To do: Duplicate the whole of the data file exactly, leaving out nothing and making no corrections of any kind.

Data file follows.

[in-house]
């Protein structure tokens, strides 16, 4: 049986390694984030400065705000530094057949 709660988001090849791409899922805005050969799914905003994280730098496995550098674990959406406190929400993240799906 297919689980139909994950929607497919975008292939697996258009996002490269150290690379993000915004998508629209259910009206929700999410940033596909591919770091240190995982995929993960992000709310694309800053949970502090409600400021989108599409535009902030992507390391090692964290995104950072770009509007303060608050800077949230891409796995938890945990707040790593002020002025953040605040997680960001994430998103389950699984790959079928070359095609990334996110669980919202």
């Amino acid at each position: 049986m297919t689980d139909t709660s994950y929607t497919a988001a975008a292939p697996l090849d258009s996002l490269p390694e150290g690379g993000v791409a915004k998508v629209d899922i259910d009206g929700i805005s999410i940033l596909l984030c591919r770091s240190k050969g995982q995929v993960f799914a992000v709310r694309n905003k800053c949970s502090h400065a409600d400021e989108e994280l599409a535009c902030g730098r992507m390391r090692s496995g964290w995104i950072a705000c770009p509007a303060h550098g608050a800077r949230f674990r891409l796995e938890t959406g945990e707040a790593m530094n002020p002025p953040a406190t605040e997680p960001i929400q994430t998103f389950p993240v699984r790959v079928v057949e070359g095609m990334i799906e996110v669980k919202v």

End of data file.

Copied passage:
[in-house]
């Protein structure tokens, strides 16, 4: 049986390694984030400065705000530094057949 709660988001090849791409899922805005050969799914905003994280730098496995550098674990959406406190929400993240799906 297919689980139909994950929607497919975008292939697996258009996002490269150290690379993000915004998508629209259910009206929700999410940033596909591919770091240190995982995929993960992000709310694309800053949970502090409600400021989108599409535009902030992507390391090692964290995104950072770009509007303060608050800077949230891409796995938890945990707040790593002020002025953040605040997680960001994430998103389950699984790959079928070359095609990334996110669980919202």
């Amino acid at each position: 049986m297919t689980d139909t709660s994950y929607t497919a988001a975008a292939p697996l090849d258009s996002l490269p390694e150290g690379g993000v791409a915004k998508v629209d899922i259910d009206g929700i805005s999410i940033l596909l984030c591919r770091s240190k050969g995982q995929v993960f799914a992000v709310r694309n905003k800053c949970s502090h400065a409600d400021e989108e994280l599409a535009c902030g730098r992507m390391r090692s496995g964290w995104i950072a705000c770009p509007a303060h550098g608050a800077r949230f674990r891409l796995e938890t959406g945990e707040a790593m530094n002020p002025p953040a406190t605040e997680p960001i929400q994430t998103f389950p993240v699984r790959v079928v057949e070359g095609m990334i799906e996110v669980k919202v």